So You Think You Need to Name a Trust as the Beneficiary of Your IRA
In two weeks I had three trusts come across my desk that were named as the beneficiary of the account owner’s IRA. The account owner had now died and the universal question was, “Now what?”
The first trust was a Colorado trust. In all fairness, the attorney most likely advised the client not to name this trust as the beneficiary of the IRA, but the client did so anyway, without telling the attorney or the financial advisor. This trust was a recent one; it was drafted in 2015. I’ll give you a hint how it ended – it imploded. Only the master trust was named as the beneficiary, not the sub-trusts. The first sub-trust was a pet trust for her dogs. The next trust was a discretionary trust with special needs language. The last trust distributed outright. Since there is discretionary language, you have to look at all beneficiaries of the trust, so you have to include the dogs in the beneficiary pool. The life expectancy option is lost for all beneficiaries.
The next trust was a 2010 Nevada trust for numerous children. This one started out well. As long as all the children were over age 35, which they were, the trust assets would be distributed to them outright. But, there was language that would compel the trust to use trust assets to pay debts, expenses, and taxes which makes the estate a potential beneficiary of the IRA. However, that can be avoided by paying off those items before September 30th of the year after the IRA owner’s death. Then, the trust added discretionary language, just in case some of the children had various issues in their lives. But wait, there’s more. Now we look to see who all the potential beneficiaries are, and we find that just in case all of the numerous children and their children die and there are still funds in the trust. Those funds go to the IRA owners’ heir at law. A standard clause, but one which destroys the life expectancy option because we no longer know who the IRA beneficiaries are. It could have been easily fixed if the attorney had added language limiting the age of these heirs at law to being no more than the age of the oldest child. Again, the life expectancy option is lost for all beneficiaries.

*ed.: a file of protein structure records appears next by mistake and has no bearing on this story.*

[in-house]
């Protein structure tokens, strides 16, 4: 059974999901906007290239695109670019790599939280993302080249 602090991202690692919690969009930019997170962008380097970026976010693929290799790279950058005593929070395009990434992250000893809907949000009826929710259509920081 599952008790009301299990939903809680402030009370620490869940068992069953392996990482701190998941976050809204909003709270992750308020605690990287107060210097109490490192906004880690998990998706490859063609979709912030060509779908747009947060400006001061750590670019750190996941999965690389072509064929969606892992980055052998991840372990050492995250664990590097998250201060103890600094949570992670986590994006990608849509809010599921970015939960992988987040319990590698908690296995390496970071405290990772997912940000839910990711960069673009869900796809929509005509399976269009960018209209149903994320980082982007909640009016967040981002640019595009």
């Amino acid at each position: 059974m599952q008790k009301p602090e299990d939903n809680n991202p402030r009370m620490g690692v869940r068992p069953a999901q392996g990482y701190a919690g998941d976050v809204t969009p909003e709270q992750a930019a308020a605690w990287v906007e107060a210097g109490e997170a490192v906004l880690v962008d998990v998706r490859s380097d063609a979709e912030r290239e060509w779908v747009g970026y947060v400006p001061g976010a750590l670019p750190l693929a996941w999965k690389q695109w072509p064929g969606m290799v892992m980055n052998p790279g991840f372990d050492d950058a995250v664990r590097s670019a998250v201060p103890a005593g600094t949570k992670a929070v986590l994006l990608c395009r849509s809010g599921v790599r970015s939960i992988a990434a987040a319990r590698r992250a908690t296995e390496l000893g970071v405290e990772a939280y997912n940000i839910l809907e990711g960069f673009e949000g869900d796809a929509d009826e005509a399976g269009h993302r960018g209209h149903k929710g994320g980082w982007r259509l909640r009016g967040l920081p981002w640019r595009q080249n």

The last trust was a California trust from 1998 that was amended several times, the last one being in 2015. The grantor had no spouse and no children. The trust had numerous beneficiaries, including several charities. At the IRA owner’s death, these assets were to be distributed outright. This trust works, although it gets very complicated and convoluted. The trust requires the payment of debts, expenses, and taxes from trust assets so the estate also becomes an IRA beneficiary. The trustee is given discretion to hold assets in the trust so you have to look at all beneficiaries remaining as of September 30th of the year after the account owner’s death to determine the beneficiary with the shortest life expectancy. Up to that date, the trustee can “cash out” beneficiaries. Clearly, he would want to pay the debts, expenses, and taxes to cash out the estate. He would also want to cash out the charities. The remaining human beneficiaries inherit varying percentages but all are less than 20%. It seems likely that beneficiaries inheriting small amounts would most likely also cash out. This means that none of the remaining beneficiaries of inherited IRAs would know how to calculate their RMDs until September 30th comes around and the trustee can see who the oldest remaining beneficiary is.
There is one last remaining issue for all of these trusts. They are supposed to terminate and transfer the inherited IRAs out to inherited IRAs for the trust’s beneficiaries. Many IRA custodians will not do this despite over 100 rulings from IRS saying this is allowed. And, IRS has never denied a ruling requesting such a transfer.
I ask again, do you think you need a trust as the beneficiary of your IRA? Be careful, because you may not get what you wished for.